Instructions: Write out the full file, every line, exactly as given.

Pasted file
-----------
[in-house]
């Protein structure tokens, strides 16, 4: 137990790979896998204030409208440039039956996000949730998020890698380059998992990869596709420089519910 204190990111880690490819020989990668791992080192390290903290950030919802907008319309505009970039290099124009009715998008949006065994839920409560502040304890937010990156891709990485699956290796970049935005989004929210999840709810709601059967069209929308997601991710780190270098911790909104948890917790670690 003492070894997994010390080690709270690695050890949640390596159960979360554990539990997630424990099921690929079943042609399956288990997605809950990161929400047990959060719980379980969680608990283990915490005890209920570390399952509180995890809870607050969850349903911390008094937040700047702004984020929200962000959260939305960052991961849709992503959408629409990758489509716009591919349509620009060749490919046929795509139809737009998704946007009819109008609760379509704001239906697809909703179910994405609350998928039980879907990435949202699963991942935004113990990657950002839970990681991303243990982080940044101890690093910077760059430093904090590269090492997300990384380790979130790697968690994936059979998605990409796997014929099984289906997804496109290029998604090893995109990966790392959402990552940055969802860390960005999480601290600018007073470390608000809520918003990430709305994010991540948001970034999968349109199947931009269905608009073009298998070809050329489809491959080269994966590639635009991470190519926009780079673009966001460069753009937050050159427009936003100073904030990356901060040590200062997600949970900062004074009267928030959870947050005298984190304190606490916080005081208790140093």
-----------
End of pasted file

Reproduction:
[in-house]
């Protein structure tokens, strides 16, 4: 137990790979896998204030409208440039039956996000949730998020890698380059998992990869596709420089519910 204190990111880690490819020989990668791992080192390290903290950030919802907008319309505009970039290099124009009715998008949006065994839920409560502040304890937010990156891709990485699956290796970049935005989004929210999840709810709601059967069209929308997601991710780190270098911790909104948890917790670690 003492070894997994010390080690709270690695050890949640390596159960979360554990539990997630424990099921690929079943042609399956288990997605809950990161929400047990959060719980379980969680608990283990915490005890209920570390399952509180995890809870607050969850349903911390008094937040700047702004984020929200962000959260939305960052991961849709992503959408629409990758489509716009591919349509620009060749490919046929795509139809737009998704946007009819109008609760379509704001239906697809909703179910994405609350998928039980879907990435949202699963991942935004113990990657950002839970990681991303243990982080940044101890690093910077760059430093904090590269090492997300990384380790979130790697968690994936059979998605990409796997014929099984289906997804496109290029998604090893995109990966790392959402990552940055969802860390960005999480601290600018007073470390608000809520918003990430709305994010991540948001970034999968349109199947931009269905608009073009298998070809050329489809491959080269994966590639635009991470190519926009780079673009966001460069753009937050050159427009936003100073904030990356901060040590200062997600949970900062004074009267928030959870947050005298984190304190606490916080005081208790140093």